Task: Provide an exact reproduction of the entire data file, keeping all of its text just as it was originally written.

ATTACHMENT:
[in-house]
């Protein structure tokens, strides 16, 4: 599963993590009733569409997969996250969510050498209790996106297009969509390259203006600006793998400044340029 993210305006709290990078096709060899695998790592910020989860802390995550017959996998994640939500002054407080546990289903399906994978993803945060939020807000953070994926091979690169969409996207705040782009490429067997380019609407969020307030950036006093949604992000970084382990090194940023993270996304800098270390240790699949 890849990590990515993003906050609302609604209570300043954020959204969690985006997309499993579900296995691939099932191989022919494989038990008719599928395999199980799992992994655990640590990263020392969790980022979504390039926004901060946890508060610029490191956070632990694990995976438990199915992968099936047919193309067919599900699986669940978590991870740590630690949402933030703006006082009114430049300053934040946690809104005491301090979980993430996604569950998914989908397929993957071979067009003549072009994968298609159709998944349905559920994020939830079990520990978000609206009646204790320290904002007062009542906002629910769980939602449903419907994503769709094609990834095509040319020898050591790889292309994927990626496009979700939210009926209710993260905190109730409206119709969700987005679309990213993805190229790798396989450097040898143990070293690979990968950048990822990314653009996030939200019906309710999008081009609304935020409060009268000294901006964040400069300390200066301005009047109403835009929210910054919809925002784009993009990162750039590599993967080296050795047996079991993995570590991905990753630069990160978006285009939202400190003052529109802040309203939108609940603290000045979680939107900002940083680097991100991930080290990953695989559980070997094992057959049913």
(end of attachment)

[in-house]
């Protein structure tokens, strides 16, 4: 599963993590009733569409997969996250969510050498209790996106297009969509390259203006600006793998400044340029 993210305006709290990078096709060899695998790592910020989860802390995550017959996998994640939500002054407080546990289903399906994978993803945060939020807000953070994926091979690169969409996207705040782009490429067997380019609407969020307030950036006093949604992000970084382990090194940023993270996304800098270390240790699949 890849990590990515993003906050609302609604209570300043954020959204969690985006997309499993579900296995691939099932191989022919494989038990008719599928395999199980799992992994655990640590990263020392969790980022979504390039926004901060946890508060610029490191956070632990694990995976438990199915992968099936047919193309067919599900699986669940978590991870740590630690949402933030703006006082009114430049300053934040946690809104005491301090979980993430996604569950998914989908397929993957071979067009003549072009994968298609159709998944349905559920994020939830079990520990978000609206009646204790320290904002007062009542906002629910769980939602449903419907994503769709094609990834095509040319020898050591790889292309994927990626496009979700939210009926209710993260905190109730409206119709969700987005679309990213993805190229790798396989450097040898143990070293690979990968950048990822990314653009996030939200019906309710999008081009609304935020409060009268000294901006964040400069300390200066301005009047109403835009929210910054919809925002784009993009990162750039590599993967080296050795047996079991993995570590991905990753630069990160978006285009939202400190003052529109802040309203939108609940603290000045979680939107900002940083680097991100991930080290990953695989559980070997094992057959049913």